The Benefits and Risks of a Prenuptial Agreement in Australia

Benefits and risks of a prenuptial agreement

By cropped Clara Suki

· Read time: 5 minutes

Prenups bring with them many benefits, such as security (potentially for both parties), the preservation of specific assets, and advantages of negotiating how a property settlement would occur before any conflict arises. However they also bring risks including inability to execute if there is too much complexity, the emotional uncomfortableness that discussing a prenup may bring, and inflexibility if circumstances change over time.

Prenuptial agreements are also known as prenups or Binding Financial Agreements (Prenuptial Agreements). They can be used by both married as well as defacto couples.

The benefits of a Prenuptial Agreement 

The Family Law Act allows couples to enter into a legally binding Prenuptial Agreement, which can be important if a relationship breakdown occurs. 

If negotiation for a ​​Prenuptial Agreement is undertaken during a happier stage in the relationship, there is arguably greater possibility for a fair and equal division of property that both individuals are satisfied with.

This will also save time, money and any emotional stress that can come with agreeing to a Binding Financial Agreement during a dispute when tensions are high in the relationship.

Thus, having an agreement defined before the relationship can mean an easier and more comfortable negotiation process and a better agreement. 

A Prenuptial Agreement will help you preserve any assets that you may have going into the relationship or acquire later on. 

Thus, you may consider entering into a Prenuptial Agreement if you: 

  • Have more assets/property than your partner at the beginning of the relationship
  • Are entitled to an inheritance or gift that you would like to preserve
  • Have made investments 
  • Operate a family business 
  • Want to safeguard the finances of any children 

Ultimately, a Prenuptial Agreement can help you to preserve certain assets that are important to you and will ensure that property is divided equally and fairly between both individuals if separation occurs. 

Risks with prenuptial agreements

A Prenuptial Agreement can be overruled by the Family Court if it is not drafted or executed properly. It is only valid if it has met all the requirements set out in the Family Law Act.

This means that a Prenuptial Agreement can be overruled if, for example, proper consent was not obtained from either party, or if one party has not given proper disclosure of their assets. 

A Prenuptial Agreement can also be overturned if the circumstance of either party has changed dramatically, and has made the agreement impractical. This also applies if the circumstances of the children involved have changed.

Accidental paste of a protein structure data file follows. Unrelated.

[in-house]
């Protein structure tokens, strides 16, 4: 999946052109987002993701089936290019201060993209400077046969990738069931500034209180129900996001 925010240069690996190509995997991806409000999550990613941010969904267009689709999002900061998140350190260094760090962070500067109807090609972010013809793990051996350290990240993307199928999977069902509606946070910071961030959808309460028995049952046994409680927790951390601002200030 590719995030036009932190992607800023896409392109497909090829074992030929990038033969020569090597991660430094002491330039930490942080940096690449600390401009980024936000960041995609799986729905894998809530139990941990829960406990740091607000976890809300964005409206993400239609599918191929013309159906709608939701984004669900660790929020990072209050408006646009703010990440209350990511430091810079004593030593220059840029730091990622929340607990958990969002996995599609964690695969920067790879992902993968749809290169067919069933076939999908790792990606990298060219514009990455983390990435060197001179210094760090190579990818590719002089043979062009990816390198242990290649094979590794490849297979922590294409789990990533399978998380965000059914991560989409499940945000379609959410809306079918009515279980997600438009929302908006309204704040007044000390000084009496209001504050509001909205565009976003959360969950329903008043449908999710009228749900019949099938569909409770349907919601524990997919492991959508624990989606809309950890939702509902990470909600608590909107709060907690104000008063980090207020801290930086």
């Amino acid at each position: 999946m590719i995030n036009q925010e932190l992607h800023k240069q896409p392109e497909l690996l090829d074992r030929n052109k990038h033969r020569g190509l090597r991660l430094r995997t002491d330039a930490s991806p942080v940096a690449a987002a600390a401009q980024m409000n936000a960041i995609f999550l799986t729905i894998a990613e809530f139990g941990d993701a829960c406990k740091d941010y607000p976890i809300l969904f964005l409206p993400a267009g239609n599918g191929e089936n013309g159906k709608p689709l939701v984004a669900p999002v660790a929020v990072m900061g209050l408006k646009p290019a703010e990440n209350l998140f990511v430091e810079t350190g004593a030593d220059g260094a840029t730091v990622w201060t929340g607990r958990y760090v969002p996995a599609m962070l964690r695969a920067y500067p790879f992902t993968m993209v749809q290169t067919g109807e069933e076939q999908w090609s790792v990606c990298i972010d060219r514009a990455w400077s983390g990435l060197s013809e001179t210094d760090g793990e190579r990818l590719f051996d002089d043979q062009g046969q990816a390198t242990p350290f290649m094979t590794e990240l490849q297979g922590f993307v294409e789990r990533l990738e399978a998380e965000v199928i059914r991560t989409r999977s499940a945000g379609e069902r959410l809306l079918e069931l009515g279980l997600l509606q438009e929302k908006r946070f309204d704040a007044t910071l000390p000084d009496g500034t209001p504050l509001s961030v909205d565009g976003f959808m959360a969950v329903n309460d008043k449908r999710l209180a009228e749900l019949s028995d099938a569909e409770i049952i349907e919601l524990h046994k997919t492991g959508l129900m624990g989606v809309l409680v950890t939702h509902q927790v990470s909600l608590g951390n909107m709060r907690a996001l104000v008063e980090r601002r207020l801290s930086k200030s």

If a Prenuptial Agreement has been set aside, the parties can negotiate afresh, or apply to the court for a property settlement to divide their assets equally and fairly. 

What does a prenup address?

A prenup can cover a variety of issues, including property division, spousal maintenance, and inheritance rights. It can also address issues related to business interests, investments, and other financial matters.

What makes a Prenuptial Agreement binding? 

Under the Family Law Act, a Prenuptial Agreement is binding if both parties were provided independent legal advice before signing the agreement. It is also important that both individuals are told of their rights and how the Prenuptial Agreement may impact them.

Advantages and disadvantages of signing the Prenuptial Agreement should also have been discussed between the individuals and their lawyers before signing.

Each party must also have been given a signed statement by their lawyer certifying that such advice was given, and this must also be given to the other party’s legal practitioner. 

After a signed copy of the Prenuptial Agreement is given to each party and it is confirmed that each party has received advice from their lawyer, the Prenuptial Agreement becomes legally binding.

This means that the Prenuptial Agreement will now be very difficult to change and will hold the separated individuals accountable to the agreed property settlement.  

What information is needed for a Prenuptial Agreement? 

Factors that can be taken into consideration for a Prenuptial Agreement include: 

  • The occupations of both parties and their salary
  • The capacity to earn future income
  • The current value of assets in the relationship
  • Details of any liabilities that may be owed
  • The date at which the relationship commenced 
  • Any superannuation entitlements 
  • The age and number of children 

What happens if I do not have a Prenuptial Agreement? 

If you are currently separating from your partner and do not have a Prenuptial Agreement, you and your former partner will have to either negotiate a property settlement or apply for court intervention. The path taken will depend on what suits your particular circumstances. 

If you need any advice regarding the creation of a Binding Financial Agreement after a relationship breakdown, feel free to reach us via the contact form. 

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